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Meaningful and motivating: The use of variables in a game project

In this short video, Mitch Resnick of the MIT Scratch Team talks about one way in which learning about variables can be made meaningful for young people.

Variables are a very important mathematical concept and also an important computational concept. Of course, students are already taught about variables in their math classes at school. But many students have a difficult time learning about variables. I think that's at least in part because they don't quite see the usefulness of variables. Of course, they can use a variable to solve a math problem for homework. But it's not something that they can use in their every day life, in a meaningful way.

That changes with Scratch. Scratch provides kids with an opportunity to learn about variables in a meaningful and motivating context, where they really use variables to accomplish something that they really care about.

Let me give you an example. A few years ago I was at one of our Computer Clubhouse after school centers and I saw a 13-year-old boy working on creating his own game, somewhat like the one you see on the screen here. He was able to control a character, in this case it's a fish, that I'm controlling by moving the mouse. If I navigate the right way, I can eat little fish. He was pretty happy with his game, but he wanted to go further. He wanted the game to keep track of the score, so you could see how many little fish had been eaten by the big fish. But he didn't know how to keep score in the game.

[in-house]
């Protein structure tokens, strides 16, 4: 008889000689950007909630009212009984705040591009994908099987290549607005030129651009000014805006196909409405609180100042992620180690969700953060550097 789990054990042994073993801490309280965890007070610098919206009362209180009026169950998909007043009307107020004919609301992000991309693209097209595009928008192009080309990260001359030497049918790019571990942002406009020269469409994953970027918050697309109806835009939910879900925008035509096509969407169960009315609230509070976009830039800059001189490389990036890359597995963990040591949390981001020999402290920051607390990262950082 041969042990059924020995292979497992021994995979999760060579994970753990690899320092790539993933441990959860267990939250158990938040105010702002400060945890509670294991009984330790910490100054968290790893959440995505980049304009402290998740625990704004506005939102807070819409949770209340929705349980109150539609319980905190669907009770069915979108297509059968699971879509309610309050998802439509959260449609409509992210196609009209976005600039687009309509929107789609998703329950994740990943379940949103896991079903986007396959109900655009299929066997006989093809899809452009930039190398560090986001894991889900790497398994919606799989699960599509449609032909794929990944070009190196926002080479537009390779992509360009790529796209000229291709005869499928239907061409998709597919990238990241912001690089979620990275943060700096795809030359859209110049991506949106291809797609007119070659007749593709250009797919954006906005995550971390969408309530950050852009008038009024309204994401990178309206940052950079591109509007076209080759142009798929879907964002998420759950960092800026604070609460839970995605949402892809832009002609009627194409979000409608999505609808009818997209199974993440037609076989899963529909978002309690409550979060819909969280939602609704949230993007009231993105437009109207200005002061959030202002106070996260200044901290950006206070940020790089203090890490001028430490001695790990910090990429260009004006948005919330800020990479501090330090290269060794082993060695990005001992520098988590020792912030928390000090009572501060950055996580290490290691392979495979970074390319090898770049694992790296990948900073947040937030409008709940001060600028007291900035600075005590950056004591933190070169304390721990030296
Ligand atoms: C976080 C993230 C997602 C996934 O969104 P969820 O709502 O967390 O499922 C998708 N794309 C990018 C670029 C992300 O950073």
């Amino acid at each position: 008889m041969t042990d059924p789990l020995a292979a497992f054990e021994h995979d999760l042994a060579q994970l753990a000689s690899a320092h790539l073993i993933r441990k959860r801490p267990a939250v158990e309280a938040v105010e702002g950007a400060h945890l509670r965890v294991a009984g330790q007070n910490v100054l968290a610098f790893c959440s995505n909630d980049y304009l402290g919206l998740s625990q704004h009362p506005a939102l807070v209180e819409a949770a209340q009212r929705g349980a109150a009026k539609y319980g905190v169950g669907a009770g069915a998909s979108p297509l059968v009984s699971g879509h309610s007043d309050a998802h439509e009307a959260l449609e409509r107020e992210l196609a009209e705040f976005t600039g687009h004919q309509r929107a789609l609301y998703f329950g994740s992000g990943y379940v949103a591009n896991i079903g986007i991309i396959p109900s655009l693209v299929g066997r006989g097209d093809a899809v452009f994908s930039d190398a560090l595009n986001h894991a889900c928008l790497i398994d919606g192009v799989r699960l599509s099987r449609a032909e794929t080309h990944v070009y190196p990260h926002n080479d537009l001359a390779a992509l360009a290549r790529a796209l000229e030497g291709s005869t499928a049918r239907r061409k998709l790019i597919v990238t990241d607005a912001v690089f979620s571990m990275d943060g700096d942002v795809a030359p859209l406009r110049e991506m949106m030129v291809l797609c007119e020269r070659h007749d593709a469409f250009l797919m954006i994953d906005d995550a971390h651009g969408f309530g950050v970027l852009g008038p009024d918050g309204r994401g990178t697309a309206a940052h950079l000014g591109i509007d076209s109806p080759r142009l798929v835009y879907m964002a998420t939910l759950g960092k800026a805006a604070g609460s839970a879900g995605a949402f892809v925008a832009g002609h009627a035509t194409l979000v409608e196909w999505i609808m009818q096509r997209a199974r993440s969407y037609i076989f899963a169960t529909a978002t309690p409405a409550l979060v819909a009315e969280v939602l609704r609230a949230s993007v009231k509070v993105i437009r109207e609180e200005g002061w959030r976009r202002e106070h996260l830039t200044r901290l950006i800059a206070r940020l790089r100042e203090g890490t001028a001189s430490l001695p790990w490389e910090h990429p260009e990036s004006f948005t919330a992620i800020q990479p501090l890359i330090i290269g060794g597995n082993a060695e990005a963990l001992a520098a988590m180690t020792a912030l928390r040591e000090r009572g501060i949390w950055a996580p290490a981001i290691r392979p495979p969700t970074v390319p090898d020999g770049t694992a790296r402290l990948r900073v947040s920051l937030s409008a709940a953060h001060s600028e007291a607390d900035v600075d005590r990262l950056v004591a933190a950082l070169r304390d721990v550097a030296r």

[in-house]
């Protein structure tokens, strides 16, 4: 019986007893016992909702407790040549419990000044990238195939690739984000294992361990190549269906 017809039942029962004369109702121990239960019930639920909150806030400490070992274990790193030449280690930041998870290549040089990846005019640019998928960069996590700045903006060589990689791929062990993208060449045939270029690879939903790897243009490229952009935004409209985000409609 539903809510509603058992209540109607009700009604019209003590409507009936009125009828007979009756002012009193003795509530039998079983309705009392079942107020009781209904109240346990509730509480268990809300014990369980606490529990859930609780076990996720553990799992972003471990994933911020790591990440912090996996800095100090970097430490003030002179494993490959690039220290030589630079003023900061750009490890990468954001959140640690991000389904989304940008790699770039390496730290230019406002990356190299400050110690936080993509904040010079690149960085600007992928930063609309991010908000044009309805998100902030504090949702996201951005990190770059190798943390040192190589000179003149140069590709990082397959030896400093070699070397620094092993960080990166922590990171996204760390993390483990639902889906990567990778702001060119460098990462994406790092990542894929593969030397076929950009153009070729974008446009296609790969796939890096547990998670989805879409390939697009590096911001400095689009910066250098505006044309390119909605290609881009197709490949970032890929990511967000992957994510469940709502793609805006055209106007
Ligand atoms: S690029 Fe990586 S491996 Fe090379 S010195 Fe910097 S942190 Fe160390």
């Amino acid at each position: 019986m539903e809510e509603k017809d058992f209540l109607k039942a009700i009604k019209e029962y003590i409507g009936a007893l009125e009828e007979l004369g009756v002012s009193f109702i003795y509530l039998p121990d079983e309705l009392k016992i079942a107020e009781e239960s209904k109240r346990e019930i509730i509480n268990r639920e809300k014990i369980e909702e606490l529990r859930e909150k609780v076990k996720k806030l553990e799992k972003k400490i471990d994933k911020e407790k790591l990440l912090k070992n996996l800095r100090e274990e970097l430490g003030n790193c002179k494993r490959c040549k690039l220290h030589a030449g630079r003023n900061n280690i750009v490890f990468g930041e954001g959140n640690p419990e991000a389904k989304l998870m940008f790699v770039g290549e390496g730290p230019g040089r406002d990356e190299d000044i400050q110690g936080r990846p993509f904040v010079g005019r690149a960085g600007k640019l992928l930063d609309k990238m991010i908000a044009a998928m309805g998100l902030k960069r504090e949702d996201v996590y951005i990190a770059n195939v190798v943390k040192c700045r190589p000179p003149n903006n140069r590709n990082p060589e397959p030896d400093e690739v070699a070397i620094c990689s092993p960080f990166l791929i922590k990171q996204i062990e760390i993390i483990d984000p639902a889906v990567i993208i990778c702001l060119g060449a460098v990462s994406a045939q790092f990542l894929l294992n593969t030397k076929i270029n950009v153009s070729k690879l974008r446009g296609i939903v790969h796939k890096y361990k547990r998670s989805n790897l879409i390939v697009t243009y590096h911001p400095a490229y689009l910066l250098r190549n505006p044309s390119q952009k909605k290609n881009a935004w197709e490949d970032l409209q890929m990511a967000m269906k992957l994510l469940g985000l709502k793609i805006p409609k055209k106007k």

Now I saw this as an opportunity to introduce the idea of variables. I showed him how you can choose the category "Variables" and then "Make a variable", we'll call it score. It automatically puts up a display of the value of the variable. It starts out at 0. It also creates some blocks to let you to manipulate the variable. For example, if I pull out the block "change score by 1", when I click on it, the score goes up to 1. Click on it again, the score goes up to 2.

I showed this to him and he immediately saw how he could use this block to keep track of how many fish had been eaten in his game. He took the block and put it in the script right where the big fish eats the little fish. He quickly tried it. Sure enough - every time the big fish eats a little fish, the score goes up by 1.

He was really happy with this result and he'd started to get a better understanding of what variables are about. I think that he really got a deep understanding of variables because he really wanted to make use of it. He was able to start using it for this game and start using it in his other projects.

I think that's one of our overall goals of Scratch. It's not just about variables, but for all types of concepts. We see that kids get a much deeper understanding of the concepts they learn when they are making use of the concepts in a meaningful and motivating way.

Scratch Project: 
Svetlana Pronoza

I showed him how you can choose the category "Variables" and then "Make a variable", we'll call it score

I agree with you. It is the most motivating context.